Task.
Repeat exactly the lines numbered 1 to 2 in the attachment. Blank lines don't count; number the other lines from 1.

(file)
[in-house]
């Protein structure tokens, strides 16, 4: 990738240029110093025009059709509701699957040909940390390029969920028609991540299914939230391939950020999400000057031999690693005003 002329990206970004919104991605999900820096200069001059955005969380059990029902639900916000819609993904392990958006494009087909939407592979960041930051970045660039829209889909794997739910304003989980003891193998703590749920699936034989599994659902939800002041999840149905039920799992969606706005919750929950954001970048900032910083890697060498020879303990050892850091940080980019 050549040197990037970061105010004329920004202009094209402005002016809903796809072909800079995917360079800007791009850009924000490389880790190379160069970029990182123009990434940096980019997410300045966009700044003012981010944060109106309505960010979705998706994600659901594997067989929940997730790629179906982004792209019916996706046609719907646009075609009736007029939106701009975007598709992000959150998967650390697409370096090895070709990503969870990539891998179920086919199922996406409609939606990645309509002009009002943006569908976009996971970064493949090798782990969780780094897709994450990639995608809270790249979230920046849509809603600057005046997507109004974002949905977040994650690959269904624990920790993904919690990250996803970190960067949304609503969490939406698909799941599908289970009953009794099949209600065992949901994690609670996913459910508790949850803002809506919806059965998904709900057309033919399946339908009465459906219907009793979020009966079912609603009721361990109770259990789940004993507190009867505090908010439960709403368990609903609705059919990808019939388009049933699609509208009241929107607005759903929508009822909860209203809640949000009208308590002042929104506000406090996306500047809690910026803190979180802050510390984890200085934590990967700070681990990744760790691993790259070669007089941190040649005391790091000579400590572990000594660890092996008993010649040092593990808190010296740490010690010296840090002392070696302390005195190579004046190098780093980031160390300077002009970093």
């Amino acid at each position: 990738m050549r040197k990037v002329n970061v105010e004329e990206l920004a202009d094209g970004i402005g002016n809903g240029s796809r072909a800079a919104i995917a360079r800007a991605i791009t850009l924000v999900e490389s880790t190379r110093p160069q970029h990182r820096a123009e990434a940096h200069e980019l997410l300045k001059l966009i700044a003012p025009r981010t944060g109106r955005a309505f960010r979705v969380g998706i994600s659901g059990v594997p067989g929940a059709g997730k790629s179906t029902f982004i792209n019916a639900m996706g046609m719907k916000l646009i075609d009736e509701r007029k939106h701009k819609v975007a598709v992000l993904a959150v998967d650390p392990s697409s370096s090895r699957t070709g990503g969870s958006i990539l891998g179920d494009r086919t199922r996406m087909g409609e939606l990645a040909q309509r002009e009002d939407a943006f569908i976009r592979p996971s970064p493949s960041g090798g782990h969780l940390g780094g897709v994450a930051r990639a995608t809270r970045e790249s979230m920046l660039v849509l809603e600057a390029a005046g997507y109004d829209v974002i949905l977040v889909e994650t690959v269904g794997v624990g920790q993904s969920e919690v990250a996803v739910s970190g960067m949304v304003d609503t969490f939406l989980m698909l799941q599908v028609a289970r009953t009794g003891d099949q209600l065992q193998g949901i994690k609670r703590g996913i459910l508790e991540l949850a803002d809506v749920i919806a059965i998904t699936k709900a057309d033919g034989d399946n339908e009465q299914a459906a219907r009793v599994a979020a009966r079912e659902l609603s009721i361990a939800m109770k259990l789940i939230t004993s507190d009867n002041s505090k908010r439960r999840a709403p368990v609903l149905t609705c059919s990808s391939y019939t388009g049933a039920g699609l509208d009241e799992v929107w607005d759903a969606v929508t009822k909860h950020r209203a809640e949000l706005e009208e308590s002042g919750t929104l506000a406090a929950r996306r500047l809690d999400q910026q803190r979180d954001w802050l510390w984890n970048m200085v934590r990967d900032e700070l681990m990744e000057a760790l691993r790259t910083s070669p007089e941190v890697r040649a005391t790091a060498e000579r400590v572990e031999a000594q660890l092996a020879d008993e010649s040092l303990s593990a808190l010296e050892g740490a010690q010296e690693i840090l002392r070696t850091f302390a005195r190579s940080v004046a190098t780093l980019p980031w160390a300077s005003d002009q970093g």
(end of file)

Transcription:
[in-house]
């Protein structure tokens, strides 16, 4: 990738240029110093025009059709509701699957040909940390390029969920028609991540299914939230391939950020999400000057031999690693005003 002329990206970004919104991605999900820096200069001059955005969380059990029902639900916000819609993904392990958006494009087909939407592979960041930051970045660039829209889909794997739910304003989980003891193998703590749920699936034989599994659902939800002041999840149905039920799992969606706005919750929950954001970048900032910083890697060498020879303990050892850091940080980019 050549040197990037970061105010004329920004202009094209402005002016809903796809072909800079995917360079800007791009850009924000490389880790190379160069970029990182123009990434940096980019997410300045966009700044003012981010944060109106309505960010979705998706994600659901594997067989929940997730790629179906982004792209019916996706046609719907646009075609009736007029939106701009975007598709992000959150998967650390697409370096090895070709990503969870990539891998179920086919199922996406409609939606990645309509002009009002943006569908976009996971970064493949090798782990969780780094897709994450990639995608809270790249979230920046849509809603600057005046997507109004974002949905977040994650690959269904624990920790993904919690990250996803970190960067949304609503969490939406698909799941599908289970009953009794099949209600065992949901994690609670996913459910508790949850803002809506919806059965998904709900057309033919399946339908009465459906219907009793979020009966079912609603009721361990109770259990789940004993507190009867505090908010439960709403368990609903609705059919990808019939388009049933699609509208009241929107607005759903929508009822909860209203809640949000009208308590002042929104506000406090996306500047809690910026803190979180802050510390984890200085934590990967700070681990990744760790691993790259070669007089941190040649005391790091000579400590572990000594660890092996008993010649040092593990808190010296740490010690010296840090002392070696302390005195190579004046190098780093980031160390300077002009970093």